School of Medicine, Faculty of Biology, Medicine and Health

The University of Manchester boasts outstanding facilities for the teaching of anatomy.  Cadaveric dissection and use of anatomical specimens provide the main method of learning in the Anatomy Dissecting Room and the Manchester Surgical Skills Centre.  Each week over 1000 Medical, Dental and Anatomy Science students will benefit from studying in the dissecting room.  Alongside this, The Manchester Surgical Skills Centre hosts surgical training courses to ensure continuing education for Medical Professionals at all stages of their careers.

The teaching that is carried out in these facilities is only possible thanks to a team of highly motivated and skilled technical staff.   There is a high-turnover of classes, each of which demands a vast amount of resources and preparation.   The anatomy technical team ensures the smooth running of the classes and courses on a daily basis.

The technical staff are also responsible for preparation and care of the cadavers.  This is a task that many would find difficult to handle, however, the team approach this duty with compassion and sensitivity.  They treat the donated bodies of the deceased with dignity and respect.  The high quality of the specimens we use in our teaching reflects their diligence in the way that they handle and care for them.

As Professor of Anatomy I am honoured and proud to work with this team of dedicated technical staff.  Their commitment to their work ensures that our anatomy teaching facilities are first class.  This enhances the learning experience of thousands of present and future health professionals.

Technical Staff Profile: FBMH Assistant Team

Fitzroy Burth

Patrick Dunican

Daniel Gilliatt

Liam Mannion     

John Moran  

John Parfitt                     

Wayne Watson

Describe your work & its importance

We provide a professional service to maintain the running of the labs to progress research e.g., replacing dirty glassware, collecting and distributing autoclaved products, transporting waste and providing & removing equipment.

Describe a typical day

A typical day can consist of collecting lab waste e.g., contaminated waste, tip boxes, ice packs, replacing glassware, checking orders for solvents, dry ice & liquid nitrogen, collecting dirty lab coats for laundry and moving equipment from labs to other locations.

Describe your career paths to date

Our backgrounds are quite diverse. Between us we have previously worked as cleaners with House Services, a bar manager, a sound engineer, a railway engineer, a textile designer, as construction workers, a receptionist and as a stores technician.

What do you most enjoy about working as a team?

The opportunities to build self-confidence, to bring new ideas and suggestions to the table, being efficient, effective and economical, the friendly vibe, being able to talk to others and ask for help or advice when needed and working in and having to adapt to a diverse working environment.

Which aspect of the job do you most enjoy?

Probably working in a team & being able to meet & interact with new people from all walks of life, both staff & students, but also giving good customer service and customer satisfaction, being able to use ‘our’ own initiative to make decisions and being part of an evolving team and management. There’s also the physical challenge & keeping fit!!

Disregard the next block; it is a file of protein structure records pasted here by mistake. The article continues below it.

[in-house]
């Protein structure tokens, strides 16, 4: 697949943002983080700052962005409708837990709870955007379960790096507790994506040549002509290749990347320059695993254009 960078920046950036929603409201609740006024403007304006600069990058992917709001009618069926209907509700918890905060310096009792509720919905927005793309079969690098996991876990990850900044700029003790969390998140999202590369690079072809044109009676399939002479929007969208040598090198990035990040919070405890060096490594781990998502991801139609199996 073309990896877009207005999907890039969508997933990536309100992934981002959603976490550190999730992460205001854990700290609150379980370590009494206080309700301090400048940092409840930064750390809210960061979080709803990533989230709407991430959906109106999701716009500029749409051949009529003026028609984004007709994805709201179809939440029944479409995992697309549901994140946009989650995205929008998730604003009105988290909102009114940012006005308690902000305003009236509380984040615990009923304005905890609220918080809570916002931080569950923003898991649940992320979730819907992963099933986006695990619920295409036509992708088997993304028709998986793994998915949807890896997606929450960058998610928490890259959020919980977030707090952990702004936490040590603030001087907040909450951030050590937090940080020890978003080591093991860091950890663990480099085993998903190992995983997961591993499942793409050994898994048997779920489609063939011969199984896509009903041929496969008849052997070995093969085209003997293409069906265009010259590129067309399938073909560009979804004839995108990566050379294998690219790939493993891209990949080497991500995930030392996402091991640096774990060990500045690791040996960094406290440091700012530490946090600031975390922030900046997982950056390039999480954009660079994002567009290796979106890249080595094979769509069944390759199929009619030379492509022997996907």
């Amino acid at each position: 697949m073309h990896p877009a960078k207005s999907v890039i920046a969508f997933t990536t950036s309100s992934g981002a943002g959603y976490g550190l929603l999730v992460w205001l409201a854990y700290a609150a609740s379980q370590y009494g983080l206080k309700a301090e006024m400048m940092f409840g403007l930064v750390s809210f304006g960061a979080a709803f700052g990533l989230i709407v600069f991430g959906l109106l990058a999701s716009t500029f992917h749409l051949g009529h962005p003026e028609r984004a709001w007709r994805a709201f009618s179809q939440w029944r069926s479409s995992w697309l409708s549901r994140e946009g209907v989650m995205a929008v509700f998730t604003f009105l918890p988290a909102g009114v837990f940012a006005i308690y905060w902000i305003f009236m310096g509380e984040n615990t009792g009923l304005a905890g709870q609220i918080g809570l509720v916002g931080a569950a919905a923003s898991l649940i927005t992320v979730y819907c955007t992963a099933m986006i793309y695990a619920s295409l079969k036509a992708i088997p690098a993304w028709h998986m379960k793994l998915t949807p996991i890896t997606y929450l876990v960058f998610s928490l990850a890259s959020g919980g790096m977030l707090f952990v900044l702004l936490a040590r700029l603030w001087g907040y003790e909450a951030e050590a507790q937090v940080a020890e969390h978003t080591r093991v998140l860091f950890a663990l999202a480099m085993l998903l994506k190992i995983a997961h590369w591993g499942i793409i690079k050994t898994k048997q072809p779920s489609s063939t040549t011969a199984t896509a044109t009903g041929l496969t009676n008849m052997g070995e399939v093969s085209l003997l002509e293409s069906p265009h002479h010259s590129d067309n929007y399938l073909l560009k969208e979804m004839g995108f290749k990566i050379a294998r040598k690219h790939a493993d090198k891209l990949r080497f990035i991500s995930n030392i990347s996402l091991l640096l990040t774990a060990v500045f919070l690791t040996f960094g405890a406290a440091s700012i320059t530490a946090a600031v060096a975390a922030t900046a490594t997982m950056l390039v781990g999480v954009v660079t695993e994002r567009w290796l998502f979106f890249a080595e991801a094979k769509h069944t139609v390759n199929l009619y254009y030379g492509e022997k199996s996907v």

Technical Staff Profile: David Marshall


Scientific Glass Department, School of Chemistry, Faculty of Science & Engineering

The Glassblowing workshop we have located in the chemistry building isn’t what most people’s idea of a glassblowing workshop might be. We don’t for example, make our own glass on site, we don’t pull glass either direct from a furnace like conventional glassblowers do.

Our workshop resembles more of an engineering workshop type environment , we have a varied selection of tools that we use to work with glass. We work with pre-formed glass tubing in different diameter’s , for larger diameter glass we have glass working lathes that we use to essentially turn the glass for us while we melt and shape the glass.

We also have bench mounted glassworking torches that we use for apparatus that can be manufactured on the bench.

We use a selection of carbon formers and paddles to shape and form the glass into specific shape’s , We use Carbon/ Graphite tools because they can withstand high temperature’s without sticking to the molten glass surface .  Carbon can be easily cut and shaped into specific shapes or profiles this also benefits us as we have to manufacture our own tools for specific jobs. Being able to make your own tools is an important part of being a scientific glassblower, while there are numerous standard techniques we use day to day, we have to be able to adapt and have the ability to create tools specific to one off jobs or specialist apparatus.

We also have cold working equipment in the workshop, a glass diamond cutting disc saw that we use for cold cutting of glass and a glass lapping wheel that is mainly used for creating a ground finished surface on flanges .

In terms of importance, the Glassblowing workshop is an incredibly important part of any Science based University.

The work we do is so varied and complex to cover here but perhaps the most an important factor to consider is that of time.

If you are 2/3rds of the way through doing a PhD for example and require a complicated and bespoke reaction system building then you simply do not have time to go to an outside private company to build it for you. Due to the complexities involved to certain research projects, its simply not a feasible as nearly 90% of the time things need to be tweaked or modified in some way . Therefore it is very important that we are able to work with face to face with people on specific projects. Another point to consider is that not every student knows the limits or limitations, or indeed what they actually need. So it’s important that we can work with them to build system that works for them specifically. Building bespoke apparatus can be very time consuming for both myself and the person who requires it. So it’s essential that they can have access to the service we provide.

Describe what a typical working day would involve

A typical working day starts at 7:30am. It is not easy to say what a typical day involves because the work we do is so varied, it is very unlikely that we have 2 days the same.